Journal of Experimental Social Psychology vol:48 issue:3 pages:624-633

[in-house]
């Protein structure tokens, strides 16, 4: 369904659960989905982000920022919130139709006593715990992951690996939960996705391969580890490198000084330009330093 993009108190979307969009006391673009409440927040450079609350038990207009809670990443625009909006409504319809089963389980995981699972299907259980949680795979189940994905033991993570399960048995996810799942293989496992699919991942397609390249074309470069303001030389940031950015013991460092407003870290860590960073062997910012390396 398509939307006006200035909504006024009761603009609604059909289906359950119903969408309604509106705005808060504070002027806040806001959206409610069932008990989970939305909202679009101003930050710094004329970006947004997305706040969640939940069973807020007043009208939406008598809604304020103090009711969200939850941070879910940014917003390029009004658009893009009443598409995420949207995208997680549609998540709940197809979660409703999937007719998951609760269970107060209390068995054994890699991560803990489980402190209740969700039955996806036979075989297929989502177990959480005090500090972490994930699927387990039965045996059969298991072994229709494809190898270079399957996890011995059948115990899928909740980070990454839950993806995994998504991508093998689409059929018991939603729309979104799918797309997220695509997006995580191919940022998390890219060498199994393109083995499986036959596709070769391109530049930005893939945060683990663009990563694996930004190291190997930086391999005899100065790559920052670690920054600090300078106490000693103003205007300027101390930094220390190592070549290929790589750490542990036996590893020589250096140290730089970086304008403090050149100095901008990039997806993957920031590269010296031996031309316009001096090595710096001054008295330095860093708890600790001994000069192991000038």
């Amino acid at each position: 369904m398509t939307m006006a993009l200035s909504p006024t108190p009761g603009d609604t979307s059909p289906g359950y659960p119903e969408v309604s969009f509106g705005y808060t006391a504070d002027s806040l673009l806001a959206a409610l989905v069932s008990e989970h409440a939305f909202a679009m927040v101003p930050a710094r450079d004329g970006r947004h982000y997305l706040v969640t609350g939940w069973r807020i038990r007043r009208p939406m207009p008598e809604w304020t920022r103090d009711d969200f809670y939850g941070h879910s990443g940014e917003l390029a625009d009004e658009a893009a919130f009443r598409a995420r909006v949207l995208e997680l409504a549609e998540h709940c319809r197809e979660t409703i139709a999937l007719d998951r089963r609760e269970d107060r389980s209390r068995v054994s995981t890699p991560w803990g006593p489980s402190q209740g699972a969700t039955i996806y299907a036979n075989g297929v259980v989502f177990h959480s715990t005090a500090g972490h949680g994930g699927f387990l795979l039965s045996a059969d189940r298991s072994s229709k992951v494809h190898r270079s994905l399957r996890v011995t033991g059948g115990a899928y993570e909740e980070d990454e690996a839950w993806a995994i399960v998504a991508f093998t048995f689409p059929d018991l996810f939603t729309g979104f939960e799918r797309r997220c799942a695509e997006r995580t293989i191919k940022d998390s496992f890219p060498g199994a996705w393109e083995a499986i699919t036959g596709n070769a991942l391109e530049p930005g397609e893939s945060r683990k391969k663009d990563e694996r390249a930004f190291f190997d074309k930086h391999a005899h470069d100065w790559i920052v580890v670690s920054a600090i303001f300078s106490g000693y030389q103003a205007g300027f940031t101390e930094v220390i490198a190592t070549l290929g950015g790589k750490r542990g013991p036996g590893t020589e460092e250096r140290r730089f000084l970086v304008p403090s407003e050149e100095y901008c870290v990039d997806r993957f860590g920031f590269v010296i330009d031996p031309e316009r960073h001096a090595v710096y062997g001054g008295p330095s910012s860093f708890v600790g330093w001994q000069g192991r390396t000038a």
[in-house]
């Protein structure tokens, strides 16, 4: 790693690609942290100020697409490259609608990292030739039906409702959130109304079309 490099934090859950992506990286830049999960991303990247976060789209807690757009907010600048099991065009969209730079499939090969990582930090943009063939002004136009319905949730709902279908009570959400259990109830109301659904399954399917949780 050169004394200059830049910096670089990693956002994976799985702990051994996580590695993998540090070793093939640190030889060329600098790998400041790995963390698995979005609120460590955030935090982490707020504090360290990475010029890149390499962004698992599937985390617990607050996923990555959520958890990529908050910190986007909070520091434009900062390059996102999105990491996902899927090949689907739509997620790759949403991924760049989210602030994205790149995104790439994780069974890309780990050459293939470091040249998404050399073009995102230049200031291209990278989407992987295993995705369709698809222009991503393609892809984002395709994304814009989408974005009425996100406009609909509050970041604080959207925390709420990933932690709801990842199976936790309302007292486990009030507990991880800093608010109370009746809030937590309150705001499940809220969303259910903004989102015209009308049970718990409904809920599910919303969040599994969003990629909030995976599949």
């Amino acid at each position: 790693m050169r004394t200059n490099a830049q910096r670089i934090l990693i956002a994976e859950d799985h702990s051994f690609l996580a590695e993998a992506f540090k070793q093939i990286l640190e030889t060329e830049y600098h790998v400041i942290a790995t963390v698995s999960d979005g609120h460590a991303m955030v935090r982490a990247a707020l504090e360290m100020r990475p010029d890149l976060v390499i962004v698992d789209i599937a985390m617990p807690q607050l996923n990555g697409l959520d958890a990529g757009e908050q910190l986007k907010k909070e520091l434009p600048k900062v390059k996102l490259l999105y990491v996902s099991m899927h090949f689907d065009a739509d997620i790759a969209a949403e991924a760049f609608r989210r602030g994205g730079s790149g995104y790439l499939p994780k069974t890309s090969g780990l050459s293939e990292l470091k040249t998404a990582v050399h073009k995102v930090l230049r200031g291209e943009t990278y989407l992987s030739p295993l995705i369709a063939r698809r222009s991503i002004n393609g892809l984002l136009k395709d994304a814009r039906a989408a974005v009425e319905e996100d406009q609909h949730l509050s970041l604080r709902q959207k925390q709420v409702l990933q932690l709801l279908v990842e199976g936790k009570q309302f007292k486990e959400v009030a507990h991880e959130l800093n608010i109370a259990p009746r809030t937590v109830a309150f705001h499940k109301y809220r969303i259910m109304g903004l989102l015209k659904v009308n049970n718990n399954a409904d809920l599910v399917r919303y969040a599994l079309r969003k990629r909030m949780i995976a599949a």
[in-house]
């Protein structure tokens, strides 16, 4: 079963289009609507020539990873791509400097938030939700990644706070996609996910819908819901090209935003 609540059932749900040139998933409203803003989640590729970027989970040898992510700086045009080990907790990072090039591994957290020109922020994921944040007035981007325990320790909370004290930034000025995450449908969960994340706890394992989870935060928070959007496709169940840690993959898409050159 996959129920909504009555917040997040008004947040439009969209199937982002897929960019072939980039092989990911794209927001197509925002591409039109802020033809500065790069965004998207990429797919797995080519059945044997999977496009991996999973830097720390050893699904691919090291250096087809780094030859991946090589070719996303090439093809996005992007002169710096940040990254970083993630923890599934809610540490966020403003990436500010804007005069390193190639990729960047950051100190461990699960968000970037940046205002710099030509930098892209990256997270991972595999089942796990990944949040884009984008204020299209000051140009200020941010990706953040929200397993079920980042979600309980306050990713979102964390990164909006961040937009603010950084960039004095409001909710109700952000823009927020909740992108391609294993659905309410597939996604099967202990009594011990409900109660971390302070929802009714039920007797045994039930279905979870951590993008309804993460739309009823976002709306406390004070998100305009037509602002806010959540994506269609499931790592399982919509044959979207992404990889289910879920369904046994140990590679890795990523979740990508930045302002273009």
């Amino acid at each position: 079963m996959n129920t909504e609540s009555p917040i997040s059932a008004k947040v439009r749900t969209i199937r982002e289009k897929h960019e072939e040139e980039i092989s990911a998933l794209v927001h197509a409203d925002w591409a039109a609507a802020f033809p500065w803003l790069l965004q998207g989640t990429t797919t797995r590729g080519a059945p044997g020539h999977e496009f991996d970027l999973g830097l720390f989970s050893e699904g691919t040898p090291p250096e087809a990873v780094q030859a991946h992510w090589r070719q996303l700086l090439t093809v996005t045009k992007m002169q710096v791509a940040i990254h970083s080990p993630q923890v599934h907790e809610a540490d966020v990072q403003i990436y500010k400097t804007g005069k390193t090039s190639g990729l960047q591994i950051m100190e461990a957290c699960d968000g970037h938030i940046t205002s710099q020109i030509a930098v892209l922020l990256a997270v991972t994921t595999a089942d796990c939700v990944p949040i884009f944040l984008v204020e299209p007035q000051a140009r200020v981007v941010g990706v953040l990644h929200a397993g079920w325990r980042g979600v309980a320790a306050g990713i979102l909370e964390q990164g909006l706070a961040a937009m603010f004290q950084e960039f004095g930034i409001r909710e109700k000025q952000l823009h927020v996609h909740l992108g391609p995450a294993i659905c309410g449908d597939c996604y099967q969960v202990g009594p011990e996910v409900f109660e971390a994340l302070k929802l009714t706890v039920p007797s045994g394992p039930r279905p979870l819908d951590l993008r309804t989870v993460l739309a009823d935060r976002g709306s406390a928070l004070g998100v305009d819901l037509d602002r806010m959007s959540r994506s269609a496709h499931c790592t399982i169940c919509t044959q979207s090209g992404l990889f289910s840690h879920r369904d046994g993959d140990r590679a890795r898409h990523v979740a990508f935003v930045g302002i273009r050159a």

When a population is perceived to consist of two mutually exclusive and exhaustive groups, the stereotypes that people form of these groups are likely to be interdependent. We predicted that stereotype-incongruent information about members of one group (target group) may then evoke change in the stereotype of another group (alternative group) even in the absence of any stereotype-incongruent information about members of the alternative group. We demonstrated this Indirect Stereotype-Incongruence Induced (ISI) Change phenomenon in two studies using novel groups (study 1 & 2). The effect occurred when the incongruent information was about a competent target group (changing the stereotype about the less competent alternative group) but not when it was about an incompetent target group (study 2). The ISI change phenomenon implies that stereotypes may change even in the absence of directly stereotype-incongruent information.